Colby Rasmus wouldn't have been of much help to the Orioles

Colby Rasmus hits a solo home run in the third inning against Royals pitcher Johnny Cueto during Game 2 of the American League Division Series.
Colby Rasmus hits a solo home run in the third inning against Royals pitcher Johnny Cueto during Game 2 of the American League Division Series. (Jamie Squire / Getty Images)

This past Orioles season – and now the 2015 postseason – has been ripe for hindsight criticism.

After winning 96 games in 2014 and then just 81 in 2015, moves that weren't made – and some bad ones that were – have received plenty of understandable finger-pointing.


The Orioles should have re-signed Nelson Cruz, Nick Markakis and Andrew Miller.

They never should have traded Jake Arrieta in 2013.

They never should have traded Eduardo Rodriguez in 2014.

They never should have traded two prospects for Travis Snider in 2015.

You know the drill. You've probably said some or all of the above.

And now there could be a new 'woulda coulda' thrown into the Orioles' retrospect blues.

Given what's happened this October, it's easy to suggest that last January the Orioles should have signed outfielder Colby Rasmus, who is one of the darlings of this postseason.

Except that Rasmus would have been more of the same for an Orioles lineup that hit lots of home runs, struck out a ton and struggled to get on base in 2015.

What Rasmus has done this October in four games for the Houston Astros – three homers, five RBIs, six walks, a .500 batting average and a .688 on-base percentage -- has been exceptionally impressive. He deserves plenty of credit for that. But this run is not really indicative of his 2015 season: 25 homers, 154 strikeouts, a .238 average and .314 on-base percentage.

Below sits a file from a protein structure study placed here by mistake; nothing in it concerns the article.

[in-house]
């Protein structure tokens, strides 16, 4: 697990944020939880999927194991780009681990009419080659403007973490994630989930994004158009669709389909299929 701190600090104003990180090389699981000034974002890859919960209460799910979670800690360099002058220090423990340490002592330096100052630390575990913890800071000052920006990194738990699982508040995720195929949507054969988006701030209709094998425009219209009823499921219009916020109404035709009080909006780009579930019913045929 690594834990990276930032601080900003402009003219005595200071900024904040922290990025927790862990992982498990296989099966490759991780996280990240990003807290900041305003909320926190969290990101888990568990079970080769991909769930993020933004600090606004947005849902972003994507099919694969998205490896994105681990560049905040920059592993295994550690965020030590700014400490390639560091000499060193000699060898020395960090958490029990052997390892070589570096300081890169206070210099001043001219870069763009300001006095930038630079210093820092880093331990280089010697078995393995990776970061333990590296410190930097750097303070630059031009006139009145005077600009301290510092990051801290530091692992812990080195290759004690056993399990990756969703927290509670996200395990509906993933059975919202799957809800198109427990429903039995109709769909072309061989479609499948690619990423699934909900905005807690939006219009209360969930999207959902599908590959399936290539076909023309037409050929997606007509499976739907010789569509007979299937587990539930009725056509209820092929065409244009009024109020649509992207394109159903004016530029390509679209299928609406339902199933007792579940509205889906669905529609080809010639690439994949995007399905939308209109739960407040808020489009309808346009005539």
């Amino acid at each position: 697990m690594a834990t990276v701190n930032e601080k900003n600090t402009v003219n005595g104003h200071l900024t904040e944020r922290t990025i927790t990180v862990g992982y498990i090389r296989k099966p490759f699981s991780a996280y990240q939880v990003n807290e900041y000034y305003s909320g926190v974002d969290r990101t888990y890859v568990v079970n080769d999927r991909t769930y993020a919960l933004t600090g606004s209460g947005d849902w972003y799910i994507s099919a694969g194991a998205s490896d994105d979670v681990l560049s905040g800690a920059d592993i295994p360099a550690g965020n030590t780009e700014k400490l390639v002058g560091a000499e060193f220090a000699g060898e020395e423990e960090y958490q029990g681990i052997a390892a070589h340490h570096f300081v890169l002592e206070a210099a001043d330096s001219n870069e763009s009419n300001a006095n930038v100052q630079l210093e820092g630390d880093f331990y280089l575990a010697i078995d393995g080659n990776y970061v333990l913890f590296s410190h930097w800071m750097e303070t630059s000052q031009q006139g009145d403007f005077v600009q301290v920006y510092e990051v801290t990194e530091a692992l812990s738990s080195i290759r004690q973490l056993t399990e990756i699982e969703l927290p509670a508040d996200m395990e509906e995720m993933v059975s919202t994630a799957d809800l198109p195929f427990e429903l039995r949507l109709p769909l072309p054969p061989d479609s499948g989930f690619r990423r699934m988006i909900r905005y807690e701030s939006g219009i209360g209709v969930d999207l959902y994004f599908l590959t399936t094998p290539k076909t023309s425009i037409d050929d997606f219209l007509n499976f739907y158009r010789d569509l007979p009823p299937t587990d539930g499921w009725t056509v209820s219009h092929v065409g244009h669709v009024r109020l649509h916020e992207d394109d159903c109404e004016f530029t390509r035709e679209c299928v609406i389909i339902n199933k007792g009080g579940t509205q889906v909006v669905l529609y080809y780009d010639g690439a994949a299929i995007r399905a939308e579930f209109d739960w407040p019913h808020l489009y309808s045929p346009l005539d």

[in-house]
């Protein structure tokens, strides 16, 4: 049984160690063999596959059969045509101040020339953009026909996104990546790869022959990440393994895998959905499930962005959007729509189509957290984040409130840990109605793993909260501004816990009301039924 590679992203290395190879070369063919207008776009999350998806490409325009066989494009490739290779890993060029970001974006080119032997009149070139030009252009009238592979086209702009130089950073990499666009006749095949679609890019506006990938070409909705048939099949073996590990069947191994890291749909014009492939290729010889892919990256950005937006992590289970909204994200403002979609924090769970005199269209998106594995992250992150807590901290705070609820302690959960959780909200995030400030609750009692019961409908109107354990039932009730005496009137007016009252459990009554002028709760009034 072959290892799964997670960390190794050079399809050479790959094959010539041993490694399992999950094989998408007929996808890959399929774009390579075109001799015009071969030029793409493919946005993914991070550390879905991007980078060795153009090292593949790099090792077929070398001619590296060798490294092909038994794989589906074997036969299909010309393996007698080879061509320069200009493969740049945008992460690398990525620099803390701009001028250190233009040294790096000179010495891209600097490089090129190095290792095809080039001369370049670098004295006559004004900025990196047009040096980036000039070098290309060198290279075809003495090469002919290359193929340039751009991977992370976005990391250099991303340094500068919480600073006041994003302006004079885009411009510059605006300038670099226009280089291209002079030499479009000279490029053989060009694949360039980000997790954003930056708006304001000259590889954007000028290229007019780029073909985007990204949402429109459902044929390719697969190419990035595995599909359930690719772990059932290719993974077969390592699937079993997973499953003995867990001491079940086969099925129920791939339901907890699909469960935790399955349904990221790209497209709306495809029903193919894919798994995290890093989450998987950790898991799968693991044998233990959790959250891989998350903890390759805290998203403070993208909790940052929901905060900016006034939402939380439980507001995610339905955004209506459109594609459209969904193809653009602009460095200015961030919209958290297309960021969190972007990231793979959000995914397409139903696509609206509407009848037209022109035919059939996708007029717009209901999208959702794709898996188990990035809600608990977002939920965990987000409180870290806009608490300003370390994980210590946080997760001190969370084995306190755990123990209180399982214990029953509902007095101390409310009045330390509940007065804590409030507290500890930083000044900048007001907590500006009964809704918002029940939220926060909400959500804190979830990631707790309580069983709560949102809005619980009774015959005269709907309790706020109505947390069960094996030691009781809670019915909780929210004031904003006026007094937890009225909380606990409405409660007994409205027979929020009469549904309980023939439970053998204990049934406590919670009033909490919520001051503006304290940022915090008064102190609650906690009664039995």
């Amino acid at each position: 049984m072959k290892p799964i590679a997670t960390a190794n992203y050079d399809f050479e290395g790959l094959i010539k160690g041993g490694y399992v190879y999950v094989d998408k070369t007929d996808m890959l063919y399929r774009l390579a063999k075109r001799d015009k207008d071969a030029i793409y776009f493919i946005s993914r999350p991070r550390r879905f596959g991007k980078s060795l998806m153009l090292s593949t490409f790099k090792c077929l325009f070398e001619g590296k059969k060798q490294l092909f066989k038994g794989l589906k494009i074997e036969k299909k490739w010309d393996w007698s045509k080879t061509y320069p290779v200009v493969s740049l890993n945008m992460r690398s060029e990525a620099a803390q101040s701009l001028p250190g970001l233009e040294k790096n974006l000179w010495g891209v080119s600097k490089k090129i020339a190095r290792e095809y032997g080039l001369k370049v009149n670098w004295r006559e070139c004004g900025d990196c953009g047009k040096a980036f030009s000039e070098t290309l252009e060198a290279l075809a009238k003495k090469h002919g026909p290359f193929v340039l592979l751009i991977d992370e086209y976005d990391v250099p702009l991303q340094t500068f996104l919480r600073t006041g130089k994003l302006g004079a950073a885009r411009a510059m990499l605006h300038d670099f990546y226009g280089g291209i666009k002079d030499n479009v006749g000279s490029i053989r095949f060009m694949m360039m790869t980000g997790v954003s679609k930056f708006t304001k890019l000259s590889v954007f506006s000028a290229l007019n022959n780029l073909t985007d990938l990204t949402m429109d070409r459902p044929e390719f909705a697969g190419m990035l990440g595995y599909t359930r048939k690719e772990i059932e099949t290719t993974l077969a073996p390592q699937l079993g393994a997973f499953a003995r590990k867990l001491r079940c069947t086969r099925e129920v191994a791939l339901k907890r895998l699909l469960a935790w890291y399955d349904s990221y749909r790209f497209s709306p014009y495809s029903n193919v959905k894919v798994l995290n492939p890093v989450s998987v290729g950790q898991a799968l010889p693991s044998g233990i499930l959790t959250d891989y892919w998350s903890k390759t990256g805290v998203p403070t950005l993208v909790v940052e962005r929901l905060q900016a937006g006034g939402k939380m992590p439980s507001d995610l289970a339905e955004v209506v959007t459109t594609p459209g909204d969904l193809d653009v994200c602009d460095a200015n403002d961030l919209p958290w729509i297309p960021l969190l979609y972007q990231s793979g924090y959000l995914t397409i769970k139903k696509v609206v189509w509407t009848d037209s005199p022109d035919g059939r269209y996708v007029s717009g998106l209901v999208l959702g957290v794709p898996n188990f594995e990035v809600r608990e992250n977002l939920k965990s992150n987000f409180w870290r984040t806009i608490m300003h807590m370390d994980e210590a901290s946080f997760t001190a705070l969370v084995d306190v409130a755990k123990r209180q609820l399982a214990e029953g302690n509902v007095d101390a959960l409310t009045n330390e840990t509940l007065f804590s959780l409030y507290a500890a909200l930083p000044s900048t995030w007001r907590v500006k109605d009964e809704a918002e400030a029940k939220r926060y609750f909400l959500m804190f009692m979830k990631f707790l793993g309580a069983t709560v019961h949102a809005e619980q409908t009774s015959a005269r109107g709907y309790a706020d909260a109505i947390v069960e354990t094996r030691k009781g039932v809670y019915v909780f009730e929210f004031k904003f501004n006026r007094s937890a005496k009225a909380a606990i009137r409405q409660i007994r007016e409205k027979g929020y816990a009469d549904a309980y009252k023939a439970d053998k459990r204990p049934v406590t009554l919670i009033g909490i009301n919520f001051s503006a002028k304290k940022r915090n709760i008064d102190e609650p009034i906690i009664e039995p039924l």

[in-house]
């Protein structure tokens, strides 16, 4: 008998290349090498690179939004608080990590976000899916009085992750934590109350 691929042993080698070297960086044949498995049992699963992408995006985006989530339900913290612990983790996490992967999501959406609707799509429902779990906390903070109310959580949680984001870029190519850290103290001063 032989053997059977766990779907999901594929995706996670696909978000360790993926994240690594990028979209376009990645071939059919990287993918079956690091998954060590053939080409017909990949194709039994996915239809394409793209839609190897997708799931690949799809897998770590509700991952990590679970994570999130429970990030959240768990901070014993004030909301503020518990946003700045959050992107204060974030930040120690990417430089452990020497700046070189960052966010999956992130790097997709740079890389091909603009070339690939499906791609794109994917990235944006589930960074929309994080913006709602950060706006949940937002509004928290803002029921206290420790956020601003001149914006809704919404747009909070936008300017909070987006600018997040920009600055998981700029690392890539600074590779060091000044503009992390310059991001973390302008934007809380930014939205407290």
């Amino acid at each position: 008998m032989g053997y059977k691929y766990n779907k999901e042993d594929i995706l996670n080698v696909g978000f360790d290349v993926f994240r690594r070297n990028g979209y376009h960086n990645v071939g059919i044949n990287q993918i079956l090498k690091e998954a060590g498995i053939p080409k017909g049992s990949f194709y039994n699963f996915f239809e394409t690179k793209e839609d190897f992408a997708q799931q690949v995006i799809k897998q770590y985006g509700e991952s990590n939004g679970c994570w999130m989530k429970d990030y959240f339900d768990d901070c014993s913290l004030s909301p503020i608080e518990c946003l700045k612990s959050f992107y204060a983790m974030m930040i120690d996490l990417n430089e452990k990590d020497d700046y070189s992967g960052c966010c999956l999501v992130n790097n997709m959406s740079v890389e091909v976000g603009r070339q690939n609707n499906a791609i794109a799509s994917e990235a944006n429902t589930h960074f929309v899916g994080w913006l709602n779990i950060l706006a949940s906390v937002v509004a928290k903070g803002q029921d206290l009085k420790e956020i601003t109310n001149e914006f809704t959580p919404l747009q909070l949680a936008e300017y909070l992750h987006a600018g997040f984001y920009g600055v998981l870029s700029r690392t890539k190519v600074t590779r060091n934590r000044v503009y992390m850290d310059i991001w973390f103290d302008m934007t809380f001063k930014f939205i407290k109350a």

Solid enough numbers, but not what the Orioles needed offensively to make up for their disappointing starting rotation.

They could have had Rasmus, though, no question there.

A little background: After the Orioles lost Cruz and Markakis, they were desperately seeking outfielders with track records. Rasmus, who turned 29 in August, was coming off a rough season with the Toronto Blue Jays (18 homers, .225 average, .287 on-base percentage) and was looking for a one-year, make-good deal.

The Orioles were interested. And manager Buck Showalter traveled to Alabama to visit with Rasmus to see if this was the kind of guy he wanted on his team. He came away thinking that the Orioles could be a fit for Rasmus, who had been tagged with the label of underachiever after two impressive early seasons with the St. Louis Cardinals and then a precipitous drop off in Toronto.

But Orioles management was in agreement that the club wasn't going to offer Rasmus an increase on his 2014 salary of $7 million. One source said the Orioles matched that figure for 2015. Instead, Rasmus agreed to a one-year deal with the Astros for $8 million.


At the time, there were some that groused that Rasmus chose a little more money over a winning team. Of course, Houston is in the playoffs and the Orioles aren't – funny how things work out.

Ultimately, the situation worked out for Rasmus, who certainly improved his free-agent stock this offseason with his great early postseason performance (also, his 25 homers in the regular season were a career high).

The Orioles could take another run at him this winter. But my guess is he'll get a multi-year deal this time around. And I still don't see him as a great fit for a club that still has its share of free-swingers.

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